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[plan-tin, -tn]
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  1. a tropical plant, Musa paradisiaca, of the banana family, resembling the banana.
  2. its fruit, eaten cooked as a staple food in tropical regions.

Origin of plantain1

1545–55; earlier pla(n)tan < Spanish plá(n)tano plantain, also plane tree < Medieval Latin pla(n)tanus, Latin platanus plane3


[plan-tin, -tn]
  1. any plant of the genus Plantago, especially P. major, a weed with large, spreading leaves close to the ground and long, slender spikes of small flowers.

Origin of plantain2

1350–1400; Middle English plauntein < Old French plantein < Latin plantāgin- (stem of plantāgō), derivative of planta sole of the foot, literally, something flat and spread out, like the broad leaf of the plantain; akin to Greek platýs flat1; see platy-
Dictionary.com Unabridged Based on the Random House Unabridged Dictionary, © Random House, Inc. 2018

Examples from the Web for plantain

Contemporary Examples

Historical Examples

  • All his movements could be observed by the party at the house, as he was on that side of the plantain.

  • The soldiers said I was half-starved, and they gave me a plantain that they pulled by the road-side.

    The Hour and the Man

    Harriet Martineau

  • Then one of the soldiers bade me eat my plantain; and I thought I must do as I was bid.

    The Hour and the Man

    Harriet Martineau

  • One of the most important trees in the West Indies is the plantain tree.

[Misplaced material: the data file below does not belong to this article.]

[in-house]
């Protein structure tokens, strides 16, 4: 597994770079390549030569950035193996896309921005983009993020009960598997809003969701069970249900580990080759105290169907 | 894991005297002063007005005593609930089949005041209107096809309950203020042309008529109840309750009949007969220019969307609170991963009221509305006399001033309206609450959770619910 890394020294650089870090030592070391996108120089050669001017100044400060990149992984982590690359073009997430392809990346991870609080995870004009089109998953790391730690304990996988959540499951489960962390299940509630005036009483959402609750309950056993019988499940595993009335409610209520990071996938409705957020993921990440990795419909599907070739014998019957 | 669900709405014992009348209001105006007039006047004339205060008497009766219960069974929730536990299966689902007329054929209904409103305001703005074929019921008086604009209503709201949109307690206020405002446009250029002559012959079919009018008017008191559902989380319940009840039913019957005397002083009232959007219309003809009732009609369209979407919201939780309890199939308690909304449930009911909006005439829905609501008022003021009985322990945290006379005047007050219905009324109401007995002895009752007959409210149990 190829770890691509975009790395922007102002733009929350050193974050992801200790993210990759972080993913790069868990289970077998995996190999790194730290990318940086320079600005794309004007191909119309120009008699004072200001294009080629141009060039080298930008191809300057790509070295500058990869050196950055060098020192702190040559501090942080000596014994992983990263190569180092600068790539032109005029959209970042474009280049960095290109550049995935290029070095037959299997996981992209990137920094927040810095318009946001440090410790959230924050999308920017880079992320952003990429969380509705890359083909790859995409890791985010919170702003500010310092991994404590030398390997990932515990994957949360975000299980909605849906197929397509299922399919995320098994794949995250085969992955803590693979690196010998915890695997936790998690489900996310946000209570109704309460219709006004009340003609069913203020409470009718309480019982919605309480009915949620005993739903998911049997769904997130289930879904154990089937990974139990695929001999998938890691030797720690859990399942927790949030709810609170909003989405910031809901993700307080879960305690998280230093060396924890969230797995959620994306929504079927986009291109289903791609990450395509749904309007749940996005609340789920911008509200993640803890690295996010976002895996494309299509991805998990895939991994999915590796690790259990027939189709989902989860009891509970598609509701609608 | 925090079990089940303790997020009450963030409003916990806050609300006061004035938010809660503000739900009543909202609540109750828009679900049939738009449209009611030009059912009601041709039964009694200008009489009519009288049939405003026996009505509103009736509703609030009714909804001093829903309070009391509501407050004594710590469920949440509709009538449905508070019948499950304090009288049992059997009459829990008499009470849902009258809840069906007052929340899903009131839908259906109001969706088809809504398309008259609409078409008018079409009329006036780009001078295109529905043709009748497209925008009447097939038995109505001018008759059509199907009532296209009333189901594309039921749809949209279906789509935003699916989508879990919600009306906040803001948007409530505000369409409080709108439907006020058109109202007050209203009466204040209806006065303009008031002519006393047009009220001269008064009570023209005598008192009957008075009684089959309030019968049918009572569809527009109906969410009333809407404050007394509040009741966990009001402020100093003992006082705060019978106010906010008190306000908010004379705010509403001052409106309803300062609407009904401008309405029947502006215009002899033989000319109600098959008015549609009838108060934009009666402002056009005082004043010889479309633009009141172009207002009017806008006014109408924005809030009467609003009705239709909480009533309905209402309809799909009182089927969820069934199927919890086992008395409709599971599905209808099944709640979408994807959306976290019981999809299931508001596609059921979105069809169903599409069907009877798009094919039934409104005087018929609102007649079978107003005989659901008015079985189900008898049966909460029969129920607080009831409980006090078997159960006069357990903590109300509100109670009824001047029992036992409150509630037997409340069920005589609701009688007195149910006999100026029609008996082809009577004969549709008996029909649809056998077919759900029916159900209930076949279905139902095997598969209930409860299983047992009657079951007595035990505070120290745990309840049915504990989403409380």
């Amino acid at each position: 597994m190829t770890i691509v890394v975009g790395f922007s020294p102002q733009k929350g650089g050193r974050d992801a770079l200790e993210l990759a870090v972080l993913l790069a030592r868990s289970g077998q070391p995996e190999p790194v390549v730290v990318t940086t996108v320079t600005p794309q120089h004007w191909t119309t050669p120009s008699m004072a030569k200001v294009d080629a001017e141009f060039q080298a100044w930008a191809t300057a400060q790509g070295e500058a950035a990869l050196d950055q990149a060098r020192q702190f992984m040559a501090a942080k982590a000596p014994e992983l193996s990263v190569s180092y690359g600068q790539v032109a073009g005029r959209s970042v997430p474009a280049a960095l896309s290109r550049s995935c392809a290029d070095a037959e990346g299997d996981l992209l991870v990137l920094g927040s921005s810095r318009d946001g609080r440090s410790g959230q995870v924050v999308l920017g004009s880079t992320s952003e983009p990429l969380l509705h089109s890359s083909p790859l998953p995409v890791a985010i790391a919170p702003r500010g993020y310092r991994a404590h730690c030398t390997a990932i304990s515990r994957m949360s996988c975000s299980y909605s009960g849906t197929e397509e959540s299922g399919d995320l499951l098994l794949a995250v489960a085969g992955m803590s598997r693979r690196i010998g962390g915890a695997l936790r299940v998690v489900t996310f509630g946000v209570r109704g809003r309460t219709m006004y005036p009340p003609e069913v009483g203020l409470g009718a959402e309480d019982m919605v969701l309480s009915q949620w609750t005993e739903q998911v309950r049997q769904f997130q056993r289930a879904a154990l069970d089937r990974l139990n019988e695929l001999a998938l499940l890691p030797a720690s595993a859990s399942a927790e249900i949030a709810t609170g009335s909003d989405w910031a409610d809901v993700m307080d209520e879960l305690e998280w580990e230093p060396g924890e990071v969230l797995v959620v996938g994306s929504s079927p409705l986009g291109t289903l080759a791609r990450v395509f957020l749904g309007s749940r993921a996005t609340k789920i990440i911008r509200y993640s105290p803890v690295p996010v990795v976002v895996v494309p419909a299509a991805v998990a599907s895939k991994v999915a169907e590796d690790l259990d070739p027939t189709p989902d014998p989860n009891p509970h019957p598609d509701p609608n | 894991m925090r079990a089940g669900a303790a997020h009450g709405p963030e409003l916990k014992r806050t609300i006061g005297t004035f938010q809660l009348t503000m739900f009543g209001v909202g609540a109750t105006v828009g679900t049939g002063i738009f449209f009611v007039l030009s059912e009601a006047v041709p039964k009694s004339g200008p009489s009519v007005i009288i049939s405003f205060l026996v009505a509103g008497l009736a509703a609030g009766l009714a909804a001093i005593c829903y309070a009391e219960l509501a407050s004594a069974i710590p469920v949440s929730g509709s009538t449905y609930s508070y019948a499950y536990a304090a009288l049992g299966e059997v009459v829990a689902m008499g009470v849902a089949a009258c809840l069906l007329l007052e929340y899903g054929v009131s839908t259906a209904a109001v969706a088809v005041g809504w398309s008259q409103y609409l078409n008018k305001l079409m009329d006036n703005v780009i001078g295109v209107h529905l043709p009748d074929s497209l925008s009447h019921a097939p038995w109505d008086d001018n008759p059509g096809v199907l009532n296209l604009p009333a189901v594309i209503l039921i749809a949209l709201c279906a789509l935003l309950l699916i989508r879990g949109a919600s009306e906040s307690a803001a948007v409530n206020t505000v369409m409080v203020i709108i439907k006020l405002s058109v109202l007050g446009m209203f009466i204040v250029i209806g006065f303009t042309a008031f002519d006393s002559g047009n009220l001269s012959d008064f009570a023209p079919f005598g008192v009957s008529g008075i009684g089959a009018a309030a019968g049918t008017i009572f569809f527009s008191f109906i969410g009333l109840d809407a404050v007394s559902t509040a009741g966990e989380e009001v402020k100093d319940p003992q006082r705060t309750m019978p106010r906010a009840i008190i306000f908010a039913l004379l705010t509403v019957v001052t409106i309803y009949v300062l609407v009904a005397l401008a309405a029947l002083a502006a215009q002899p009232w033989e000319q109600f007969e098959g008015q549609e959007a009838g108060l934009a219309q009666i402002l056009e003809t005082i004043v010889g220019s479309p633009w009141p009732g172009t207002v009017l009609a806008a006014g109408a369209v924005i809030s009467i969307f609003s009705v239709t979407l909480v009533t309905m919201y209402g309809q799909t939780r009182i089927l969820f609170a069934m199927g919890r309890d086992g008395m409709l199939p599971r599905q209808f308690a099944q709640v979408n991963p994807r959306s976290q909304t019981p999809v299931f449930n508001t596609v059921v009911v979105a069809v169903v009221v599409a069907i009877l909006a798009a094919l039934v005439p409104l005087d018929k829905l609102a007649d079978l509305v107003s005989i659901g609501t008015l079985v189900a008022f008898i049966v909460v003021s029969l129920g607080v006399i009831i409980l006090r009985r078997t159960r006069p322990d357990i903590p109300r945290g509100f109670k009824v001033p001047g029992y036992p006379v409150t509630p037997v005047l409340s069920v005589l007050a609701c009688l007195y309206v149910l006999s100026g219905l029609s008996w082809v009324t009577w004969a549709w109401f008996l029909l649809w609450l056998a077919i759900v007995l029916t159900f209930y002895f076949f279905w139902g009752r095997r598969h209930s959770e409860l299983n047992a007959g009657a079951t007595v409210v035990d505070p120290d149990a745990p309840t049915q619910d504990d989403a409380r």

Will Weatherhelm

    W.H.G. Kingston

  • Thus Quonna is a buffalo, Abrootoo is a cornstalk, Abbradi a plantain.

British Dictionary definitions for plantain


  1. any of various N temperate plants of the genus Plantago, esp P. major (great plantain), which has a rosette of broad leaves and a slender spike of small greenish flowers: family PlantaginaceaeSee also ribwort

Word Origin

C14 plauntein, from Old French plantein, from Latin plantāgō, from planta sole of the foot


  1. a large tropical musaceous plant, Musa paradisiaca
  2. the green-skinned banana-like fruit of this plant, eaten as a staple food in many tropical regions

Word Origin

C16: from Spanish platano plantain, plane tree
Collins English Dictionary - Complete & Unabridged 2012 Digital Edition © William Collins Sons & Co. Ltd. 1979, 1986 © HarperCollins Publishers 1998, 2000, 2003, 2005, 2006, 2007, 2009, 2012

Word Origin and History for plantain


"banana," 1550s, plantan, from Spanish plátano, plántano, probably from Carib palatana "banana" (Arawak pratane), and altered by association with Spanish plátano "plane tree," from Medieval Latin plantanus "plane tree," itself altered (by association with Latin planta "plant") from Latin platanus (see plane (n.4)). So called from the shape of its leaves. There is no similarity or relation between this plant and plantain (n.2).


"weed of the genus Plantago," mid-13c., from Anglo-French plaunteyne, Old French plantain, from Latin plantaginem (nominative plantago), the common weed, from planta "sole of the foot" (see plant (n.)); so called from its flat leaves.

Online Etymology Dictionary, © 2010 Douglas Harper

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